Promoting Students’ Ownership

Part III
Part IV (coming)

. . . of Their Ideas and Their Writing . . .

Shyam Sharma, Christopher Petty

The real problem is not whether machines think but whether men do. –B.F. Skinner

Writing teachers generally tend to be skeptical about technological determinism that rules the academic airwaves these days. And yet, to the extent that they assume that more and newer technologies will automatically improve teaching and learning, emerging technologies can potentially erode, instead of enhance, students’ epistemological agency and ownership of their writing and thinking. In particular, a lack of caution while making the switch from paper to pixel to having students share their writing more and more publicly (both as product and as process) can undermine the very educational, professional, and social benefits for which the technologies are celebrated. It will also undermine our ability to meaningfully adapt new technologies to our specific pedagogical contexts and needs.

In this post, we discuss how and why writing teachers need to take deliberate approaches to promoting students’ sense of ownership of their writing which the shift from paper to interactive/collaborative spaces can potentially undermine. We discuss and demonstrate how writing teachers can promote students’ comfort, confidence, and confidentiality in their expression, and hence their sense of ownership of their work. We continue to build on the central message of the current series of blog posts, which is that it is becoming more and more important to teach the “literacy of sharing” alongside the literacy of reading, writing, and effective communication. We define “ownership” broadly in terms of how students engage with the process and product of their writing and how the tension between support and critique from instructor and involvement of peers enhances or undermines the motivation and epistemological agency of the writers. Of course, these are not only relevant when using technology; but in this series, we are focusing on the use and impact of technology (both its affordances/benefits and its drawbacks). That sense of ownership can be enhanced or undermined in many ways, depending on whether any technology is used pedagogically and ethically responsibly or not.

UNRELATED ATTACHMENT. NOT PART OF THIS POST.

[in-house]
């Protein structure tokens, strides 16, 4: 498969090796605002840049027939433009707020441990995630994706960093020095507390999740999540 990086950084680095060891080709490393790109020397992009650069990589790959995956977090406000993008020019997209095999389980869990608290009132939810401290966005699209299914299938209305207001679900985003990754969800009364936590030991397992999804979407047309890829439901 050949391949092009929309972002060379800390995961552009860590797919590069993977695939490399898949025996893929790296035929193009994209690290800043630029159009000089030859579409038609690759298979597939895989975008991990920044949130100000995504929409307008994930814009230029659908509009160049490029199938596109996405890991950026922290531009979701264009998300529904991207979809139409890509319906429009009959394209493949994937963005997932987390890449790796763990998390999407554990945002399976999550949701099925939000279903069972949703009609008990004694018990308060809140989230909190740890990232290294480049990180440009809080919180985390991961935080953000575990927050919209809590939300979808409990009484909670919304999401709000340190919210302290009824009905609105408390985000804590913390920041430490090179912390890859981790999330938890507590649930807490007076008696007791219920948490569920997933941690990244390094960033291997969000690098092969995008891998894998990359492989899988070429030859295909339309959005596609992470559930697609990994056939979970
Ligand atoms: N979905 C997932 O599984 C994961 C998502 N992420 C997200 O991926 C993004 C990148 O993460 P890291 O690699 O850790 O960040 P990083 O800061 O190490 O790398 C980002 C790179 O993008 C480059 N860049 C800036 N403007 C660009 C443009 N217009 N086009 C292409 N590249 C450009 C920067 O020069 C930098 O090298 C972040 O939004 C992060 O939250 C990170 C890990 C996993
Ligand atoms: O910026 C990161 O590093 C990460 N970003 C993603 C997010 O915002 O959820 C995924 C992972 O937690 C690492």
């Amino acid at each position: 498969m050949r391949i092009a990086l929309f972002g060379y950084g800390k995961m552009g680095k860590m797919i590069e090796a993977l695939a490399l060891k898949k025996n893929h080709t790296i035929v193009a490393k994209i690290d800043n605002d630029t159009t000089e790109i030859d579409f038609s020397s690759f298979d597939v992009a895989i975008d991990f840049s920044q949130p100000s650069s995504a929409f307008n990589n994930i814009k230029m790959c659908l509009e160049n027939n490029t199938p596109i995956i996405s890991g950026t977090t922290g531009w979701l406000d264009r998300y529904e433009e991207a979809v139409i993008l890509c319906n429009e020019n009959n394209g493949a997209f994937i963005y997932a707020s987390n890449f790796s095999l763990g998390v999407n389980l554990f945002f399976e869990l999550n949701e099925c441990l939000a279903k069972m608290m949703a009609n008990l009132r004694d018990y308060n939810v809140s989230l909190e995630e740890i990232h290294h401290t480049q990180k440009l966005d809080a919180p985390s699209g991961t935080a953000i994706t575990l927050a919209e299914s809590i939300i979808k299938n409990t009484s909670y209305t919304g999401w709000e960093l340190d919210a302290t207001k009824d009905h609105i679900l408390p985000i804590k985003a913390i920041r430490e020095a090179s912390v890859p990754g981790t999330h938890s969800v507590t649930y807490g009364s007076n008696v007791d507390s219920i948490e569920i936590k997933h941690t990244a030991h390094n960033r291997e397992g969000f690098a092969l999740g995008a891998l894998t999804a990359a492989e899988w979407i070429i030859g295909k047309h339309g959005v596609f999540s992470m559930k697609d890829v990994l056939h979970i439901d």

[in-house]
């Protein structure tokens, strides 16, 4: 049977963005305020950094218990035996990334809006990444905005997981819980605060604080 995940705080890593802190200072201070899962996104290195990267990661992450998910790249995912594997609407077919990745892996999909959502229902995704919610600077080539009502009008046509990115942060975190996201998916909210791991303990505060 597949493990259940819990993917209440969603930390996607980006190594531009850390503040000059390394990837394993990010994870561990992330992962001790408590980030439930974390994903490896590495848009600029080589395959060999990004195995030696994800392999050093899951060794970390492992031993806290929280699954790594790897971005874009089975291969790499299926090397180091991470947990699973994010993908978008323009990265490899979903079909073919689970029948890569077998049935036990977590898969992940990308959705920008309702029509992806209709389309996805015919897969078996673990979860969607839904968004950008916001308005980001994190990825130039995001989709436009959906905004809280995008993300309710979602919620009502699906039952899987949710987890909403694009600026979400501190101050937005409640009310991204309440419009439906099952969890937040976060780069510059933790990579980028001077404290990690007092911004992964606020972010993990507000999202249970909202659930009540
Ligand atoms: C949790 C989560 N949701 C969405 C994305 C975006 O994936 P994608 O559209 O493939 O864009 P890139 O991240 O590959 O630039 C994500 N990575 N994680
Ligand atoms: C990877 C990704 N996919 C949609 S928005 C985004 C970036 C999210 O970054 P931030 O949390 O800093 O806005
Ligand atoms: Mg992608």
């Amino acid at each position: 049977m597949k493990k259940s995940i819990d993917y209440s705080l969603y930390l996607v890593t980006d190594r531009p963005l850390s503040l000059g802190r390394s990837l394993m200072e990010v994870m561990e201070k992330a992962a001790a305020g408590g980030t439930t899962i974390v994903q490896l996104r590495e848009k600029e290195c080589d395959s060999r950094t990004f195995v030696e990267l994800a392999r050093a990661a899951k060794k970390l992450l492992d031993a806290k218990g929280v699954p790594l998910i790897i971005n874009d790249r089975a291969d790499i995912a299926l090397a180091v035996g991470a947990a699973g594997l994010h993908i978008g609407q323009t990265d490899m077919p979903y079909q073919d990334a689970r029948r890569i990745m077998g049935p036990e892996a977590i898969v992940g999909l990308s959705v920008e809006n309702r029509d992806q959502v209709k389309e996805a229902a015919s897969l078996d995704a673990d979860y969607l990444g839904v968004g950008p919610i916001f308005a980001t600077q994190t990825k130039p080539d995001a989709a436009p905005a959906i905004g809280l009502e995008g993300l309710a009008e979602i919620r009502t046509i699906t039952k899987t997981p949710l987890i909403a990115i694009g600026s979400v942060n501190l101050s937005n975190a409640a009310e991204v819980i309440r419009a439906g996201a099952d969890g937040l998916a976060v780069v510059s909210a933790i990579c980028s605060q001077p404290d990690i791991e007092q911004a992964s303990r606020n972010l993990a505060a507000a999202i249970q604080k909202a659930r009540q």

Let us start by looking at some of the counterproductive effects that collaborative/interactive applications can have on students’ comfort and confidence in their ideas and writing. First, as writing scholars such as Nancy Sommers have long emphasized, when instructors provide feedback carelessly, their critique of students’ writing can undermine their ownership and pride in their work–regardless of the medium. Drawing on his prior experience of working at the Writing Center, our colleague Michael Reich has written about an instructor’s authority potentially undermining student engagement during class discussion; we are all aware of the same dynamics when providing feedback on students’ writing. Interactive and collaborative technologies can exacerbate that potentially negative effect unless we take necessary precautions. For example, the use of wiki or Google Doc that make students’ work available for comment 24/7 could create what some scholars have called the “panopticon effect” whereby students feel that they’re constantly being watched. Changes and comments are easier to “track”; drafts can be compared and shown to students; peer feedback can be shared; and instructor’s own comments can shift from private (student’s paper) to public spaces (class wiki, or even beyond). The very first step is to recognize the potentials for harm.

Second, when students are asked to comment on each other’s work, easy access may similarly undermine students’ confidence if it is not facilitated by the instructor. As online applications make it easier for instructors to assign peer feedback beyond class, instructors are tempted to require peer feedback without facilitation. It is the extreme form of this temptation that seems to make MOOC providers desperately try to find ways to make students “validly” grade each other’s work; worse, “grading” doesn’t even mean providing feedback even it comes to writing-intensive subjects. But we know from teaching small classes, even classes with highly homogeneous student groups in a particular institution, how shallow, potentially confusing, and often counterproductive peer feedback can be without expert support from the teacher. Simply adding access, speed, convenience, and so on to the process will not automatically improve peer feedback; it may only exacerbate the problems.